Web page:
It’s not important for people with disabilities to be able to compete with other people as much as it’s important that they live life to the fullest with their disability. What matters most is that each individual, regardless of disability, is able to reach their maximum level of achievement and independence, given their specific circumstances. Part of being human is the need to test ourselves to see what we can do. Although there are certain limitations, they can still be creative, compete within the job market and earn a living. They do need the assistance of others in order to reach their maximum level of independence and achievement, given their physical or mental limitations. Those who live with an intellectual disability can also be assisted to reach their maximum level of achievement and independence. Therefore, they too can find meaning and purpose in life and develop loving relationships.

Adarna Books for children

QLD  came up with I CAN Program that aims to:
  • fill in the gap in service for their teens with special needs who fall between therapy and supported employment
  • provide practical and applicable job skills for real world employment
  • all students on the program are then offered a job after an assessment of readiness is made, the job is through ABLE store
  • teach students independence and a skill set that is unique to a person with disability in entering the workforce

Wooden phone cover and wooden watches from Funk Trunk

They thought offering a pre-vocational program isn't enough, so they’ve decided to come up with the ABLE STORE. Along with other social entrepreneurs, they are continuously looking for partners to become enablers—those willing to help them by doing a “consignment” type of arrangement. They are tapping social entrepreneurs particularly those that can support them in their advocacy.

Colorful Plush toys from Plush and Play

Up and coming top quality brands like Plush and Play, Theo and Philo Artisan Chocolates, MayOwn, Tree Hugger, Funk Trunk, Adarna House, as well as popular Human Nature brands such as: First Harvest, Pili and Pino and Uncle Frank’s Coco Nectar and Coco Cider are available at ABLE Store.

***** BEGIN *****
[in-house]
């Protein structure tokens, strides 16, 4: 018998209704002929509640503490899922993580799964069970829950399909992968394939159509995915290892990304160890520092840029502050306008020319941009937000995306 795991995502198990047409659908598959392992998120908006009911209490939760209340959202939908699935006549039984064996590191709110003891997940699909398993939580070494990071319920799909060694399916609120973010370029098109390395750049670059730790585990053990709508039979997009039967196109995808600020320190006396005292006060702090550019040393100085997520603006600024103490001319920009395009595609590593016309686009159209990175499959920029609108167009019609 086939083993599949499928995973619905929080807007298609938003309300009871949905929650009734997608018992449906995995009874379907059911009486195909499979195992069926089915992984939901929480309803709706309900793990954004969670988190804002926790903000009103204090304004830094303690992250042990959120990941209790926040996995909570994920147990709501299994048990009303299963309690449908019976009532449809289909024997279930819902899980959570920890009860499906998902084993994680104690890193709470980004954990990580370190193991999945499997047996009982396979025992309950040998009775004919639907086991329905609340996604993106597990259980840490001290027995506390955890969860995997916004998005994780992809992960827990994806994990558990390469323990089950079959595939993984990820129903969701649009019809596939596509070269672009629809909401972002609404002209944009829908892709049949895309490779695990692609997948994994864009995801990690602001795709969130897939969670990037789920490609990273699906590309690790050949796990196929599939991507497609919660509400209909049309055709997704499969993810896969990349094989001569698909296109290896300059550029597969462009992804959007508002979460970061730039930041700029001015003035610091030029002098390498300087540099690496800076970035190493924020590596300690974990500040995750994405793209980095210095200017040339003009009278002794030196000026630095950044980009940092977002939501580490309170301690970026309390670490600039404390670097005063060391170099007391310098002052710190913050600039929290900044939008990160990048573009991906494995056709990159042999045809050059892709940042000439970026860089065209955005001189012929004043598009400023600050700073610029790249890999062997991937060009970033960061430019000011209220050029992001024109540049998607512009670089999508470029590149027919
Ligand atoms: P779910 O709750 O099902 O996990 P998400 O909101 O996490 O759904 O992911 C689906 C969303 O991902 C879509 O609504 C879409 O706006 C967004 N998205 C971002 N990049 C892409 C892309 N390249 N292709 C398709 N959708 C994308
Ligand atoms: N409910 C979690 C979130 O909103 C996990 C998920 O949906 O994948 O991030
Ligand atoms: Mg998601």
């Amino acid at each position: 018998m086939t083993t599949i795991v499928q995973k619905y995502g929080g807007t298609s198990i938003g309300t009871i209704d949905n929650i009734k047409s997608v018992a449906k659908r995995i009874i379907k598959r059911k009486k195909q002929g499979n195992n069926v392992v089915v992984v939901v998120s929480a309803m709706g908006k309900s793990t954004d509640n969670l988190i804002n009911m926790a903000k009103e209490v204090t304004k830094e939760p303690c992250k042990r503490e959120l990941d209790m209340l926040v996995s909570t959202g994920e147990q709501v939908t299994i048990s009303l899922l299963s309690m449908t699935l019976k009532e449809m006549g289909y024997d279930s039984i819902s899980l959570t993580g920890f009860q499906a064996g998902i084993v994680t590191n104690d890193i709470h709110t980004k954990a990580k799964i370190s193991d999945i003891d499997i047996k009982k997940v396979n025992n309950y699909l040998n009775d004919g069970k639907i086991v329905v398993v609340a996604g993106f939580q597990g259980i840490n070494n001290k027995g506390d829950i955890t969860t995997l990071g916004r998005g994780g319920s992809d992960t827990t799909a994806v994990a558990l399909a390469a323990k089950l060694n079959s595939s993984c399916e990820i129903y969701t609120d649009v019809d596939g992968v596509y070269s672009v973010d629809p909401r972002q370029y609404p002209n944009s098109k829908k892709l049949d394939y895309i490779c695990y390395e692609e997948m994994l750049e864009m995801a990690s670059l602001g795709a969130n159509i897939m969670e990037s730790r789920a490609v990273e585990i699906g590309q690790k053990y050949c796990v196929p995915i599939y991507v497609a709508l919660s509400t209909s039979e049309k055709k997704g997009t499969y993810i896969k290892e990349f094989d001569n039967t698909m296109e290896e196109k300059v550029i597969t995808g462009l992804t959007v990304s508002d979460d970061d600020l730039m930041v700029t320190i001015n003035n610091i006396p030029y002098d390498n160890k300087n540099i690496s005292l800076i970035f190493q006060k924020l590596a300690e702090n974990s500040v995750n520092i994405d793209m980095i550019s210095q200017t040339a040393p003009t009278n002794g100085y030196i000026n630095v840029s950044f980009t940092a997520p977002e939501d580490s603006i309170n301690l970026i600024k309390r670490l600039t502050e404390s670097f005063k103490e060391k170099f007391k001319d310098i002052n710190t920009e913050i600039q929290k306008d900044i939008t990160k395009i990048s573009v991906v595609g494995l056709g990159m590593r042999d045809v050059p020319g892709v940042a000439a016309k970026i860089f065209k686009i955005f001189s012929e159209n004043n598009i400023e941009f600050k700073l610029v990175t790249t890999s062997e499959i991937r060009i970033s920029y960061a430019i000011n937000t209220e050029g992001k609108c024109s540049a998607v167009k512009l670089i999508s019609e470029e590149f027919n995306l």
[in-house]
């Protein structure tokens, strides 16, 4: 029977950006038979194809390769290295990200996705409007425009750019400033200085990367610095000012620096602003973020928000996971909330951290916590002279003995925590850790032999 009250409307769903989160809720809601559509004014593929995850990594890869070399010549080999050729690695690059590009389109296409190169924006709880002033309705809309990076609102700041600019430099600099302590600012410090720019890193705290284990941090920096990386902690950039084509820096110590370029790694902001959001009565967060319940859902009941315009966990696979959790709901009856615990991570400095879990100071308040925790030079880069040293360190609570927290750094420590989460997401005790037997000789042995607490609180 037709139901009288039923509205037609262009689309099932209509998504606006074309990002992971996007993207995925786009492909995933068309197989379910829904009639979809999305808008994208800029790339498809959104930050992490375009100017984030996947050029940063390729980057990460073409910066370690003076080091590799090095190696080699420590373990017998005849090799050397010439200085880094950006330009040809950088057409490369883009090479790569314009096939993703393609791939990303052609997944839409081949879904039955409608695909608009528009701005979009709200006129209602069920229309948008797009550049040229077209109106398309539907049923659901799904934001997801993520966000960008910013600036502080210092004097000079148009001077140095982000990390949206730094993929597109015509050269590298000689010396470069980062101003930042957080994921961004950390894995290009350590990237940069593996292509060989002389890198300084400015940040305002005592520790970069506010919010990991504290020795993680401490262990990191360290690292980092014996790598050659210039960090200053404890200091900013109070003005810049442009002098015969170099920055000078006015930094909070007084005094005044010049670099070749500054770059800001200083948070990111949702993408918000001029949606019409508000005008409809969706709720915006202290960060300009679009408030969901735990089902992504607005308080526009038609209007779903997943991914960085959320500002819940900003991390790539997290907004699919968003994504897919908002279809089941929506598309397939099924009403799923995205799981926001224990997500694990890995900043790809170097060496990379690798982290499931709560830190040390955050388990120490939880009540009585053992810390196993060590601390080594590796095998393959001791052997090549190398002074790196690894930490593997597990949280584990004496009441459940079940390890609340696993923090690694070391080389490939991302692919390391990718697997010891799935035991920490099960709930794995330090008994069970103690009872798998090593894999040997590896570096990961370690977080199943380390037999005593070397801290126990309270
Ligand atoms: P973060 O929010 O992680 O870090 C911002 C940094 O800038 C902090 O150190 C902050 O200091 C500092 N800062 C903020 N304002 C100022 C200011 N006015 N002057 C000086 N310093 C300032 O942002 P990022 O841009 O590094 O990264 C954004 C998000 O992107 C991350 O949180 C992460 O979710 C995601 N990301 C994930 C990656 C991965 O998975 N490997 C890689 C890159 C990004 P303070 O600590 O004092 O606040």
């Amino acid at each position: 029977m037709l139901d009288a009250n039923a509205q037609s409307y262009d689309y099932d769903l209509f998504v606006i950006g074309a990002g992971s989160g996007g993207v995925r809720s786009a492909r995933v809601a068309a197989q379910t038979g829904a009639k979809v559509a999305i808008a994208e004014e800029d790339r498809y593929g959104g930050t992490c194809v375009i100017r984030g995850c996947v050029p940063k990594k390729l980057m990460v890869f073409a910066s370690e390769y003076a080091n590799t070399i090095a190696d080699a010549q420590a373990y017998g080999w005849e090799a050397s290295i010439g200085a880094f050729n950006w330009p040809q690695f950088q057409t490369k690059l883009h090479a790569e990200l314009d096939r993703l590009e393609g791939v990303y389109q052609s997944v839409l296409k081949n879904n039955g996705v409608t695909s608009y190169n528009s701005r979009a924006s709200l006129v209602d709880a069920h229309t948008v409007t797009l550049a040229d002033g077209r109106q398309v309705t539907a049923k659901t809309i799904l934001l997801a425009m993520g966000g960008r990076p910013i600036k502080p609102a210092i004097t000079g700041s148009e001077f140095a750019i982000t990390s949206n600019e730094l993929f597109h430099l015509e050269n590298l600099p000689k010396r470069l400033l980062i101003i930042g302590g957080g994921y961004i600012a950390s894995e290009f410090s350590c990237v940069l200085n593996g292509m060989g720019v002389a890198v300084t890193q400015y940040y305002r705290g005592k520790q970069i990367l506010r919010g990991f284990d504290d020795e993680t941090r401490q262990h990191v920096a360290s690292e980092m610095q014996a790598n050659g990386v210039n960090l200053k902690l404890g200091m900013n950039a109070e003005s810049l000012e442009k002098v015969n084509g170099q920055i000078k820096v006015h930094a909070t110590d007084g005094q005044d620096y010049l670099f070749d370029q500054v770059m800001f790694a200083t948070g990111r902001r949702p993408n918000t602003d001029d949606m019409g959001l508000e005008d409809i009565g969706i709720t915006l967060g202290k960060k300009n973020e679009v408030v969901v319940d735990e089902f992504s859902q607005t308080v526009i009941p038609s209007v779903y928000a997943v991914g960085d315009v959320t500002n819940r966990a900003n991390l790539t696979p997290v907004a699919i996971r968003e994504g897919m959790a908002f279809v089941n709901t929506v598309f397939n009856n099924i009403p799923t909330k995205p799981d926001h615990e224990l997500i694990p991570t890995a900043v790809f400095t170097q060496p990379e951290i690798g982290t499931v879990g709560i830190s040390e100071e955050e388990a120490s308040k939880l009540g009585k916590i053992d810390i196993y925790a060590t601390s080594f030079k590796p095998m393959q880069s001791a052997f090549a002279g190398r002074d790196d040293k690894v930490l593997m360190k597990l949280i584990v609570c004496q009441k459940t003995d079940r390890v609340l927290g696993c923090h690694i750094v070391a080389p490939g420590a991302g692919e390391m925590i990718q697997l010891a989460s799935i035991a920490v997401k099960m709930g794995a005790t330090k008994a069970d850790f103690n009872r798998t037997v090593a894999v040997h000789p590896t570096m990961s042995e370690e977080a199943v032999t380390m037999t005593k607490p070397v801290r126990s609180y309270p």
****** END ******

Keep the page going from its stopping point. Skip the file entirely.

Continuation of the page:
Recycled and nature friendly Tree Hugger pens and pencils

Homemade jams and preserved stuff

The ABLE Store also have products made by differently-abled teens who are making their own products as means of livelihood. Lorenzo’s Sanctuary by Enzo, a 14-year-old non verbal autism makes organic and gluten-free Guava Tarragon jams. You can also purchase Caryll’s Kitchen by Caryll, another 14-year-old non verbal autism who makes awesome pickled bittergourd and papayas as well as citronella candles. Lastly, you can also find amazing car wood carvings lovingly made by Franco Cagayat, a 23-year-old autism based in Paete, Laguna.

Caryll's Kitchen Gluten free cookies

Caryll's Kitchen's Pickled Bittergourd

Lorenzo's Sanctuary Guava Tarragon Jam

Wood carver Frnaco Cagayat with his wooden car creation.

The diffrently-abled teens ready to serve you at the ABLE Store

The things you can find a the ABLE Store will be perfect gifts and giveaways for the upcoming Christmas season. Come and check out the ABLE Store, I assure you it will be worth your trip. Not only will you be able to help and support the advocacy and empower our diffrently-abled brothers and sisters, but you'll also sustain the business because they will be able to hire more teens with special needs.

The ABLE Store is located at the Quality Life Discoveries Special People’s Hub
70 20th Avenue, Project 4, Quezon City
Telephone numbers: (+632) 912-7433
Mobile number: (+63922)8596221